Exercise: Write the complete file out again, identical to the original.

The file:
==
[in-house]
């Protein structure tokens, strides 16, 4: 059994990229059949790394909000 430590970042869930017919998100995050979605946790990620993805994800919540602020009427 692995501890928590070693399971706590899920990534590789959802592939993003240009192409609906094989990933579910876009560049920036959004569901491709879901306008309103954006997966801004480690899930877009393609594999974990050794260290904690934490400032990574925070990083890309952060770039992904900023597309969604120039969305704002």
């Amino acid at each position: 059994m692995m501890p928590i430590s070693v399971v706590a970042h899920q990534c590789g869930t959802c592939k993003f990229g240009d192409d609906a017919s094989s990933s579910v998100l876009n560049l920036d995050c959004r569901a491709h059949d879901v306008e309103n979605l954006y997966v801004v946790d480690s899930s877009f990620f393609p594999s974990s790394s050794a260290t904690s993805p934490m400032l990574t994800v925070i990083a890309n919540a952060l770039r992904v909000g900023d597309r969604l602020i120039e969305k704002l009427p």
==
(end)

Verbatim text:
[in-house]
């Protein structure tokens, strides 16, 4: 059994990229059949790394909000 430590970042869930017919998100995050979605946790990620993805994800919540602020009427 692995501890928590070693399971706590899920990534590789959802592939993003240009192409609906094989990933579910876009560049920036959004569901491709879901306008309103954006997966801004480690899930877009393609594999974990050794260290904690934490400032990574925070990083890309952060770039992904900023597309969604120039969305704002």
């Amino acid at each position: 059994m692995m501890p928590i430590s070693v399971v706590a970042h899920q990534c590789g869930t959802c592939k993003f990229g240009d192409d609906a017919s094989s990933s579910v998100l876009n560049l920036d995050c959004r569901a491709h059949d879901v306008e309103n979605l954006y997966v801004v946790d480690s899930s877009f990620f393609p594999s974990s790394s050794a260290t904690s993805p934490m400032l990574t994800v925070i990083a890309n919540a952060l770039r992904v909000g900023d597309r969604l602020i120039e969305k704002l009427p």